This is part three of a series showing how costume design and literature can be easily integrated. 3. Look at class distinctions My costume design professor taught me this: Credit cards helped make the distinction between rich and middle class/poor less obvious because people could purchase clothing outside their budget.
In the past, though, clothing was an obvious sign of wealth, rank, and class. During the Victorian Era (1837-1901), a person’s class and income often indic
Last week I wrote an article discussing my British Literature class' foray into costume design. Over the next few days I'll briefly how your class (or homeschool) can engage in close reading and preparation for the final drawings. Step 1: Look for obvious, obligatory costume details. “Obligatory” details are costume descriptions clearly given in the text. For example, in A Christmas Carol, the second spirit is described like this: “It was clothed in one simple green robe, or
I gave my senior Brit Lit class freedom and choice within structure this past block semester. For their final project, I gave them several options for a study of A Christmas Carol. Choices: Create a costume design sketch book and write character analysis and process papers Write a research paper and annotated bibliography over some aspect of Victorian society (By request) Write Sherlock Holmes fanfic (Spoiler: Prince Albert dunnit) I gave a series of assignments designed to b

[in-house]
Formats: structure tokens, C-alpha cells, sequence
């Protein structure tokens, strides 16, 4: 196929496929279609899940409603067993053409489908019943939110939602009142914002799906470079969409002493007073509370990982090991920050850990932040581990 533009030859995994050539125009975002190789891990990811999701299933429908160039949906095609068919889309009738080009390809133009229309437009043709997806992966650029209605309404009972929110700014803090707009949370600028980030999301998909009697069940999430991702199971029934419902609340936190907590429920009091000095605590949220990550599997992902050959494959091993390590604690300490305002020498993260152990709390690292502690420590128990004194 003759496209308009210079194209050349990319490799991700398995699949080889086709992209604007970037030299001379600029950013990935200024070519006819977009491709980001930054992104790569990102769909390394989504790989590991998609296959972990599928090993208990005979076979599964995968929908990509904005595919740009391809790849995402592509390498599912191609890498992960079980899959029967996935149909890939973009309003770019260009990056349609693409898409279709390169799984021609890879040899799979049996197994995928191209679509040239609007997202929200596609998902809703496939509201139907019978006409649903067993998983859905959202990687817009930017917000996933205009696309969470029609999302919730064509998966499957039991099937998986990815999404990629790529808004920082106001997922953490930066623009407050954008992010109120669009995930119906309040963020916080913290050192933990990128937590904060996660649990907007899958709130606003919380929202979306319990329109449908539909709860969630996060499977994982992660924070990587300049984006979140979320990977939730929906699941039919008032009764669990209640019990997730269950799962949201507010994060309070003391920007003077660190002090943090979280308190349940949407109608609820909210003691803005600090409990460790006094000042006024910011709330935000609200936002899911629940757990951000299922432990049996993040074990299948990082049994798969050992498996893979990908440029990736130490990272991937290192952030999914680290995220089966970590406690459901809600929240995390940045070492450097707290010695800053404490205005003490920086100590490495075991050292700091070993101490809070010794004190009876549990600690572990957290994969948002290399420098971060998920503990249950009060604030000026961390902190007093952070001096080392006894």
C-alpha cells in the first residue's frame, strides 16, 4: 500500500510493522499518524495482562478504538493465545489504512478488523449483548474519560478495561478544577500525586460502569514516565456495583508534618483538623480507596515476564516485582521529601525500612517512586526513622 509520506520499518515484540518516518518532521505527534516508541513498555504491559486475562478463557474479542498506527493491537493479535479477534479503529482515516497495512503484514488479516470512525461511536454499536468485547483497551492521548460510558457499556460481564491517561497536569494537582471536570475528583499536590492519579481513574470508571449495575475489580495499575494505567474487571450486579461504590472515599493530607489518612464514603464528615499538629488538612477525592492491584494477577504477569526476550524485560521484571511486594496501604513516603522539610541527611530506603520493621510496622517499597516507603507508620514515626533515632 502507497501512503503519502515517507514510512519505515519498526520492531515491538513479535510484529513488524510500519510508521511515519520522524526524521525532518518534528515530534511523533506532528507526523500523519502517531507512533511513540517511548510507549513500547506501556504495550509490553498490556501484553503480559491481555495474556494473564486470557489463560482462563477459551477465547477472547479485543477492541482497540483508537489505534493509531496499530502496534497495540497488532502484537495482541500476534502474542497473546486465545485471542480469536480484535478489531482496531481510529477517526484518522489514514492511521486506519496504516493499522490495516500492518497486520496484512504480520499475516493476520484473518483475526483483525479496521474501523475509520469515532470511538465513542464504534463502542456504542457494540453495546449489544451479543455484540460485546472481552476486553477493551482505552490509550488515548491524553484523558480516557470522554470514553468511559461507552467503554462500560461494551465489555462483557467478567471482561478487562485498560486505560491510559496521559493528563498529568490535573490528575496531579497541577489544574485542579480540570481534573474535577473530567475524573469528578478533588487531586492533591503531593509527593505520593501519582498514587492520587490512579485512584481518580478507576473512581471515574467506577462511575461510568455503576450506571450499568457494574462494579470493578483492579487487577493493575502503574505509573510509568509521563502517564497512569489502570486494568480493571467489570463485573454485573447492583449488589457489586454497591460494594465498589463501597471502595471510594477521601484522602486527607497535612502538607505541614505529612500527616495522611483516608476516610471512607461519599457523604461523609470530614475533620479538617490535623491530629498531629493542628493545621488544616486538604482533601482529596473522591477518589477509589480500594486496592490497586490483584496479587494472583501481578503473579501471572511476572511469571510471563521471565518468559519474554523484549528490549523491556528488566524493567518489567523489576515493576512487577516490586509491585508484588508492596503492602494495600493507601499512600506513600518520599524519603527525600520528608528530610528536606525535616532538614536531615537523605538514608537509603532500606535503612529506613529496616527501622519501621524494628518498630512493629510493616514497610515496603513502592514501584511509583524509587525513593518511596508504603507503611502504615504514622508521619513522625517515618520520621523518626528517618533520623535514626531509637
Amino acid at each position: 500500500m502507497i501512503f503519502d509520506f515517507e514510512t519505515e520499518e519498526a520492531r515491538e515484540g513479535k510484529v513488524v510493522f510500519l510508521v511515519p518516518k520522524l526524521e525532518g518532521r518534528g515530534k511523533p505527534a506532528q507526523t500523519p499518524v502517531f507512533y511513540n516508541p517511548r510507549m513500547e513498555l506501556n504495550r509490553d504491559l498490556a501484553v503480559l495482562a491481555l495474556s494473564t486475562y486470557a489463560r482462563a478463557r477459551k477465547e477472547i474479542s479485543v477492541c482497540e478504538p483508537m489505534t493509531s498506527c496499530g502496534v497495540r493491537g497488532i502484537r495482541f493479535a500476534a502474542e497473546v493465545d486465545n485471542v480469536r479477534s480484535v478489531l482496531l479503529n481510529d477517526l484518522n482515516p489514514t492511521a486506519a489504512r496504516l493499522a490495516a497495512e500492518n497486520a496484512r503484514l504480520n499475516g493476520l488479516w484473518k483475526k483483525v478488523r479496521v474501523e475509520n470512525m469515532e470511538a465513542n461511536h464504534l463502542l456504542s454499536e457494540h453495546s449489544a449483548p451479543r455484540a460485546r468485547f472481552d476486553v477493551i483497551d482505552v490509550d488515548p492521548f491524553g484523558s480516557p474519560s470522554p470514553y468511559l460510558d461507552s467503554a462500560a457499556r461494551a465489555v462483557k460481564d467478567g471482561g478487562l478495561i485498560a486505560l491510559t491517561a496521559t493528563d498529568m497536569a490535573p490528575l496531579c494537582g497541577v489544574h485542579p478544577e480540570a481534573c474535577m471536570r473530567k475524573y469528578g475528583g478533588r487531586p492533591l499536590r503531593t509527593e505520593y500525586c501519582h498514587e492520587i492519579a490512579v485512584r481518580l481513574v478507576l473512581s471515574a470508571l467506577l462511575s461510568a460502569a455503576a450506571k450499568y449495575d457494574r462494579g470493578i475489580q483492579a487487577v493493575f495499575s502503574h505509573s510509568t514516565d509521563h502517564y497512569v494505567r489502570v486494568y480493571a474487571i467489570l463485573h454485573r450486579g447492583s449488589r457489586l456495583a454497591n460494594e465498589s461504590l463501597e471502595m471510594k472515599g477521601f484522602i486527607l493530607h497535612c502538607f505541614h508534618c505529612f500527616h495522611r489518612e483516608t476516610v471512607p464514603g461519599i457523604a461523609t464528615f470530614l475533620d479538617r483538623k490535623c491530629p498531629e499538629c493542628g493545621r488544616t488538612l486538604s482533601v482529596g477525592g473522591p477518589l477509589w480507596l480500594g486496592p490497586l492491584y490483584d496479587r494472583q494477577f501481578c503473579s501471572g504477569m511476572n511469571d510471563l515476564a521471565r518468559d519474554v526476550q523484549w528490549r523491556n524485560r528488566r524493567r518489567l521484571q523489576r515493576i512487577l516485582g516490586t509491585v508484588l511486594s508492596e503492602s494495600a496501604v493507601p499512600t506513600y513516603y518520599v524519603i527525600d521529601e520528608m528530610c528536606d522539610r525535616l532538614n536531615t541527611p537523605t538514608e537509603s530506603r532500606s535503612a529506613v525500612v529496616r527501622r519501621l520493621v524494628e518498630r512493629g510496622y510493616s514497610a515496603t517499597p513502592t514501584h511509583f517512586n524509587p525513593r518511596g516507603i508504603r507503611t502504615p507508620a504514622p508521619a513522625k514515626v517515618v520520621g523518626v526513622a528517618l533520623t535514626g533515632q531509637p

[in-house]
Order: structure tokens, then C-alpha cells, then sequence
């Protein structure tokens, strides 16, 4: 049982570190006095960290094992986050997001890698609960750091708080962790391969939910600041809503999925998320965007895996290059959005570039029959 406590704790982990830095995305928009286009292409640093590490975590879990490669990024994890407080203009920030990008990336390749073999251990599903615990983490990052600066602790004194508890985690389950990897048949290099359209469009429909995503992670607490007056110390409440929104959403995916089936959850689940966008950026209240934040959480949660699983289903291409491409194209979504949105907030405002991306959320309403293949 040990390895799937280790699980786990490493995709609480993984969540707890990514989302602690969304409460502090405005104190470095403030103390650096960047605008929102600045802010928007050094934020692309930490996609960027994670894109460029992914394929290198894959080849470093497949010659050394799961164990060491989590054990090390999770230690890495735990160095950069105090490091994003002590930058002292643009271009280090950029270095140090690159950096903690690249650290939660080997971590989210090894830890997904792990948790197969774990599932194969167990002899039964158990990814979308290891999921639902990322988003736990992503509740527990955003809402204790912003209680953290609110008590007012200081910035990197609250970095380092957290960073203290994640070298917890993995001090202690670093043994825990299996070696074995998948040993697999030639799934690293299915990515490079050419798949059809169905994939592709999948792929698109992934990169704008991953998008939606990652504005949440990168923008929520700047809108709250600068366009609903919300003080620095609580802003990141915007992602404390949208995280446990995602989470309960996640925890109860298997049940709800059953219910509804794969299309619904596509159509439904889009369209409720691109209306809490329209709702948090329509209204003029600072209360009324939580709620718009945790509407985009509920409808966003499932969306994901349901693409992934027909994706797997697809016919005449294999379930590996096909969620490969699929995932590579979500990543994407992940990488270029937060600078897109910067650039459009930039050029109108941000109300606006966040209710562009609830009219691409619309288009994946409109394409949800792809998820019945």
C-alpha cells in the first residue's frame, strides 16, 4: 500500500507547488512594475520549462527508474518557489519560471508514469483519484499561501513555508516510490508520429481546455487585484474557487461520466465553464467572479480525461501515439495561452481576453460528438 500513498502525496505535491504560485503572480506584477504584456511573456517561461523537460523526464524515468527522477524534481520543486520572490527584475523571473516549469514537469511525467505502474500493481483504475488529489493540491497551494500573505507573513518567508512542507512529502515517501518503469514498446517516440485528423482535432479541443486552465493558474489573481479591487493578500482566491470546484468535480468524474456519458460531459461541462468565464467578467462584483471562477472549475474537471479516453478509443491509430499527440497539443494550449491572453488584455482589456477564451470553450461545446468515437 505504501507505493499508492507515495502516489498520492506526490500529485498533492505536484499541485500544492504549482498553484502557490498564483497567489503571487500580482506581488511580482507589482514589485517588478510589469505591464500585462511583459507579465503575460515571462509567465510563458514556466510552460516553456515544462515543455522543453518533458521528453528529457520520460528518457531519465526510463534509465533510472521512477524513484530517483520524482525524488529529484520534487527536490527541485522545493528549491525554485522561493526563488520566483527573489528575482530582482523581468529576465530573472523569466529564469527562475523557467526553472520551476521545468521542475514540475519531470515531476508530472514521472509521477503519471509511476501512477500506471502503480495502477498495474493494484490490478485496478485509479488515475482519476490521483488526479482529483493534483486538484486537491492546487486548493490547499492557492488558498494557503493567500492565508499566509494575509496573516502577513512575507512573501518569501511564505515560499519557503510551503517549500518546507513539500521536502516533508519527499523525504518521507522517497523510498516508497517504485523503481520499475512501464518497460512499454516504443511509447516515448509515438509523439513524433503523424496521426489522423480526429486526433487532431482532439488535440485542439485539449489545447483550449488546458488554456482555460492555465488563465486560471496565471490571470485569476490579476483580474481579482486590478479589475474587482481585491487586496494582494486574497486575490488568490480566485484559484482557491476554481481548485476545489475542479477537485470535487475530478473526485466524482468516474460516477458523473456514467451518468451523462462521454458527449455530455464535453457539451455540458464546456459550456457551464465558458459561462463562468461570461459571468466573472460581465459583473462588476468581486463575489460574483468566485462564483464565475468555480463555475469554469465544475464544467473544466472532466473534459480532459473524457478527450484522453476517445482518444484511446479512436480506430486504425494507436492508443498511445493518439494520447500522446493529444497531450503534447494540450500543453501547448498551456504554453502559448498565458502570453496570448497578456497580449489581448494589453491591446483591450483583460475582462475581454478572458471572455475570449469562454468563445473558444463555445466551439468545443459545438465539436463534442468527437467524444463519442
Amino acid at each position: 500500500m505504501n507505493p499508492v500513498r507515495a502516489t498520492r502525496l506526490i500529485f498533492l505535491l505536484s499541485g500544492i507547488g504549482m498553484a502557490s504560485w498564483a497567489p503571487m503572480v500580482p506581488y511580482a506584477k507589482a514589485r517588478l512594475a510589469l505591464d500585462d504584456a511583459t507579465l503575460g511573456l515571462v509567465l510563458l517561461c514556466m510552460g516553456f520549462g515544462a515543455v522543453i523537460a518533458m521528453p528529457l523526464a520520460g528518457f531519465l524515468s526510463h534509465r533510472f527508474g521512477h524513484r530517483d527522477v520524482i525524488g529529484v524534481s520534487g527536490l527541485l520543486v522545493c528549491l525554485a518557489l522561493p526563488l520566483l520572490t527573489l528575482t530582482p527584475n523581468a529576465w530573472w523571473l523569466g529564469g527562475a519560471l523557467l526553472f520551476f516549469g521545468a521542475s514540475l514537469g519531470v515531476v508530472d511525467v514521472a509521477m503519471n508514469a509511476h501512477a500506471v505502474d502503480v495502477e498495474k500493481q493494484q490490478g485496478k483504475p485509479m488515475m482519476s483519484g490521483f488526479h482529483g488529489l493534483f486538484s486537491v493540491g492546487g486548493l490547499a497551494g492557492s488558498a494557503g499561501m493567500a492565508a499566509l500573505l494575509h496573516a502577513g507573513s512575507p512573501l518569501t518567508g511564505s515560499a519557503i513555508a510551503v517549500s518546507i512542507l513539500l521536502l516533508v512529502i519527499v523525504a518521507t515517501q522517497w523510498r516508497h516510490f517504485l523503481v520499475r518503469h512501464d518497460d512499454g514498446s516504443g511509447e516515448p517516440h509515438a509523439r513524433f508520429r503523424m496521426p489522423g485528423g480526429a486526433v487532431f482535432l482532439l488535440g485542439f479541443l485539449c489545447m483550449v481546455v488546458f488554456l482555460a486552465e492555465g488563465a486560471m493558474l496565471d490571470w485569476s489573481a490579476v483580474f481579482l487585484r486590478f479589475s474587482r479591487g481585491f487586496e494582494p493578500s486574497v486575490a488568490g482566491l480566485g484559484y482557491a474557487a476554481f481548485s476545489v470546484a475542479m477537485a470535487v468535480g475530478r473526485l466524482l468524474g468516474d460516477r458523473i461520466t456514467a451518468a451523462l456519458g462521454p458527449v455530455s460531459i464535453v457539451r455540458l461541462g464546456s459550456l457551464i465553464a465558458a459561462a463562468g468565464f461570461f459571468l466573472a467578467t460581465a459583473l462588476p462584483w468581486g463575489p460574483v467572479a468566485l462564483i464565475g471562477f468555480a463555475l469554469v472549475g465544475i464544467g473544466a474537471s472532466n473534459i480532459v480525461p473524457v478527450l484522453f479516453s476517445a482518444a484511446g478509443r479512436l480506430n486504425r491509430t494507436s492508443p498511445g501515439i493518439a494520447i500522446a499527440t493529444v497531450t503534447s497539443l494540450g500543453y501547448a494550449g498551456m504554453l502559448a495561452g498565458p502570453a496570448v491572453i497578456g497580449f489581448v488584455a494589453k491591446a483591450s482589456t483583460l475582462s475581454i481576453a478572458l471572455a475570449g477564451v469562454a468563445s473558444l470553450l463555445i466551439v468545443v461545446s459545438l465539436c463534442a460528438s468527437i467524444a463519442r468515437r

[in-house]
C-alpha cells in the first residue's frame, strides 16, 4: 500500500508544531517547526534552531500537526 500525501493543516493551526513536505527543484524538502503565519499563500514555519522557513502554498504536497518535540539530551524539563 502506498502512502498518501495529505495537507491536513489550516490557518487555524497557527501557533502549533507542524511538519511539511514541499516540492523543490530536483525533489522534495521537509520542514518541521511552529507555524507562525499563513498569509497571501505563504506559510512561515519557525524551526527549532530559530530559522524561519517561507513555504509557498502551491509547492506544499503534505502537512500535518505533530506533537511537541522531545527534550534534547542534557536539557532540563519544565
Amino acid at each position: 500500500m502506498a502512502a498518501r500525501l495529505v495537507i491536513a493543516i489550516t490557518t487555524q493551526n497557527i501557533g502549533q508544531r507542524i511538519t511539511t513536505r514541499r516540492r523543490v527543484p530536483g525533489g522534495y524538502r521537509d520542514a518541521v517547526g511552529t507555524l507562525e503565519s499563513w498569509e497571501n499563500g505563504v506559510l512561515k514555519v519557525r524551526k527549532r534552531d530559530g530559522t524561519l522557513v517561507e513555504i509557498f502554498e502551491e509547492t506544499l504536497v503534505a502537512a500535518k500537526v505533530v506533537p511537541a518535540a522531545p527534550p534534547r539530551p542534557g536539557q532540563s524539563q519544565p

Integrating art into a literature class has several pitfalls that I'm working to overcome. One of the main issues is scaffolding the art and literature together in a way that makes sense, doesn't take up too much time, and doesn't involve a ton supplies. In this very brief visual tutorial, I teach students to look for colors and images in the poem "The Flower School" by Rabindranath Tagore and then create a simple, fast background. The colors I chose for the background are bl